3 places security vulnerabilities are hiding now

When it comes to plugging security vulnerabilities, IT departments have their work cut out for them. Hackers are always looking for new ways to launch attacks on companies.

Here are three areas many organizations may neglect, but often contain security vulnerabilities attackers are going after now:

WordPress plugins

Organizations have a lot of tools available to help make building and maintaining a website easier than ever. One of the most popular options is the content management system WordPress, which is used on more than 60 million sites.

One of the strengths of the platform is the availability of plugins that can enhance the software’s basic functionality. Currently, developers can create and upload their own extensions and make them available to all users.

But the big downside with that model: There are no requirements for security that developers must follow. The end result is that many of the available extensions contain serious security vulnerabilities, according to a recent report from Checkmarx.

In fact, 10 of the 50 most popular plugins are vulnerable to attacks such as SQL injection, cross-site scripting and path traversal.

Furthermore, seven of the 10 most popular e-commerce plugins contain security vulnerabilities, researchers said. Those flaws could allow attackers to steal sensitive data from a company or its customers, or hijack the company’s site and use it to spread malware or conduct other attacks.

What should companies do about it? While many of the flaws exist due to a lack of standards for plugin developers, organizations can protect themselves by testing their sites for flaws and making sure all plug-ins are kept up to date so that security vulnerabilities are patched.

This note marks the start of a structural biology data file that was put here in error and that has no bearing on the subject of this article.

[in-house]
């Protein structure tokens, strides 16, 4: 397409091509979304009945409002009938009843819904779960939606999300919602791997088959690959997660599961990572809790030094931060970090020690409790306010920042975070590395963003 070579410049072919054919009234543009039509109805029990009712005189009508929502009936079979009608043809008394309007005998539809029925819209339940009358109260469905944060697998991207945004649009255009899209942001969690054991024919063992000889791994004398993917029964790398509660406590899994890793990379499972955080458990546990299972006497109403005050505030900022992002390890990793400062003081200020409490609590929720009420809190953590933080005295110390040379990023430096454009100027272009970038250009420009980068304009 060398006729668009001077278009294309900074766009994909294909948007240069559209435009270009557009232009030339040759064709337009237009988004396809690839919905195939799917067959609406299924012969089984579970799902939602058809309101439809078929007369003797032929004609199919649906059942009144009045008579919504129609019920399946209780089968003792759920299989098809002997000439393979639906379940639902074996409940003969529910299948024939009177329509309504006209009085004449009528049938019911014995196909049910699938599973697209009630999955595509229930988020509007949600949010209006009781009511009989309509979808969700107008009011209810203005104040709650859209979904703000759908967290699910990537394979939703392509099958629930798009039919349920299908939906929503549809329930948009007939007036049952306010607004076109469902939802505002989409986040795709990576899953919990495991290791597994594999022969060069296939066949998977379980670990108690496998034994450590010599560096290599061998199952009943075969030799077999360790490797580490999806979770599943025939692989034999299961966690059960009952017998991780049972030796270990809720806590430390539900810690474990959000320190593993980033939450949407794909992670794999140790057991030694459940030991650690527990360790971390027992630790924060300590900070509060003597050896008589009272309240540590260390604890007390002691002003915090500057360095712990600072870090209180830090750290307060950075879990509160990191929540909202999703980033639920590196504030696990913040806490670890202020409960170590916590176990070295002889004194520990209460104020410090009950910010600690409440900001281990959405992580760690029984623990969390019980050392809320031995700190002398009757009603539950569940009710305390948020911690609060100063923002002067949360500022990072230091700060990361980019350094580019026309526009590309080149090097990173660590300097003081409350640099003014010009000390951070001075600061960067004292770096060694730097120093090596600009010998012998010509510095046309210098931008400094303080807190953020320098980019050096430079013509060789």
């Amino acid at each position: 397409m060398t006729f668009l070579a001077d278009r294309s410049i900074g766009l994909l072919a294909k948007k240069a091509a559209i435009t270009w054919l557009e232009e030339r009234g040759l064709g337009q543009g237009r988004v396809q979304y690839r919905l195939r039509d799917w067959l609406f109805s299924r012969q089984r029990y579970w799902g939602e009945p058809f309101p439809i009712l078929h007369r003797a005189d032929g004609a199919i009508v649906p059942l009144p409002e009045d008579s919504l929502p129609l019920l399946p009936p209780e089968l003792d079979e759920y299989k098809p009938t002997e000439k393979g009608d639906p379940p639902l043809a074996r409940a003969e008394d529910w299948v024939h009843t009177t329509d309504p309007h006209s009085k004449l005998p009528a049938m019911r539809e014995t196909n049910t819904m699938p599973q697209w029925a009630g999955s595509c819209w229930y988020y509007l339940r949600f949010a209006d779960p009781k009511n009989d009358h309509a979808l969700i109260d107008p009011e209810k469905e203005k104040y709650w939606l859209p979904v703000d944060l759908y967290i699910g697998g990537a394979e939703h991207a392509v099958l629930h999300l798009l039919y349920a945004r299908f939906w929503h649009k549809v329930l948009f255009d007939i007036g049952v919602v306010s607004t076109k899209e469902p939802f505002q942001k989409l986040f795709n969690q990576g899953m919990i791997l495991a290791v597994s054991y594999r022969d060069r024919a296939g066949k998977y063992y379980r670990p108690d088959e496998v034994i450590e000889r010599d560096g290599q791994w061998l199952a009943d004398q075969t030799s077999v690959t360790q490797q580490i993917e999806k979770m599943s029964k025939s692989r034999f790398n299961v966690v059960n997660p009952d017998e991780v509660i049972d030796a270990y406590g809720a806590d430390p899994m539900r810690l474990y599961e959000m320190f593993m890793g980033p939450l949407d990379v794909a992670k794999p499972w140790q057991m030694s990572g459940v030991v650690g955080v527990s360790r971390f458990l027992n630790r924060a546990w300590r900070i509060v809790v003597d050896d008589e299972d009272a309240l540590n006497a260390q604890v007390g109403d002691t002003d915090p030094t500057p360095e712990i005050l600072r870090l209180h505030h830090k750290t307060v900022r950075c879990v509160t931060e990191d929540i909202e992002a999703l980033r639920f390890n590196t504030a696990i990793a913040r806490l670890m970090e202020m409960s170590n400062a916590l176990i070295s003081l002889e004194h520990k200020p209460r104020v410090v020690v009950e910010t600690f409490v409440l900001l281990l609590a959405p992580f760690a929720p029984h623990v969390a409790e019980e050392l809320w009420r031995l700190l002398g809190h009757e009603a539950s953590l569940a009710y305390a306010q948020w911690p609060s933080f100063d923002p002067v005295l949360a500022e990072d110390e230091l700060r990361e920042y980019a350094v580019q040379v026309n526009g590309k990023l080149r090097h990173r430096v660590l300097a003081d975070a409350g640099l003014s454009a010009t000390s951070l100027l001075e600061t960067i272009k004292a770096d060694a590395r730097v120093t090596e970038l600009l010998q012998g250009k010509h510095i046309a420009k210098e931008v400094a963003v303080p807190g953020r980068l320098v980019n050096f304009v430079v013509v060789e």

In addition, web admins should make sure they only download plug-ins from reputable sources and that they remove all plug-ins that are no longer used.

Mobile Bluetooth connections

We’ve written a lot about mobile malware — especially Android viruses — that get onto devices because they’re disguised as legitimate apps and downloaded by users. However, as mobile attacks become more sophisticated, hackers are also finding other ways to get their malware onto devices.

In one example, hackers moved beyond sneaking viruses into an official app store or offering the malware for download elsewhere and created an entire fake app store designed to look like the Google Play market and hosting the malicious apps there.

Later, researchers discovered a scam in which hackers sent phishing emails with a malicious .apk file — the file type used for Android apps — attached.

And now, experts at Kaspersky Lab have found a new Trojan that can exploit Android security vulnerabilities to send text messages to premium rate numbers, download malware to a device, and collect and transmit sensitive data from the phone — as well as infect other Android devices via Bluetooth.

In addition to a number of techniques used to conceal the malware, Kaspersky researchers said the Trojan can spread itself by downloading a copy of the file from a central sever, scanning for nearby Bluetooth-enable devices and attempting to send the file to them.

That’s another reason organizations might turn off Bluetooth discoverable mode for company-issued devices, and include a rule in their BYOD policy that the feature must be disabled for personal devices.

USB ports

While a lot of malware these days is spread by compromising legitimate websites, there’s also been a rapid increase in viruses spread via another method: infected USB drives.

In the first quarter of 2013, McAfee discovered more than 1.7 million samples of malware that exploit computers’ USB autorun feature to install themselves on victims’ machines.

That was a significant increase over the 1.3 million samples found in the last quarter of 2012, and nearly three times the 600,000 examples that were discovered a year ago, according to a recent report from the security firm.

Despite those numbers, USB autorun malware isn’t exactly new. Even back in 2011, a study from Sophos found that two-thirds of a random sample of lost and recovered USB drives contained malware. However, the continuing increase shows that individuals and businesses aren’t doing much to protect themselves.

IT can help prevent attacks by keeping antivirus software up to date and making sure AutoRun is disabled on Windows machines. USB malware often exploits that feature to launch a virus without requiring any action from the user other than plugging the drive in.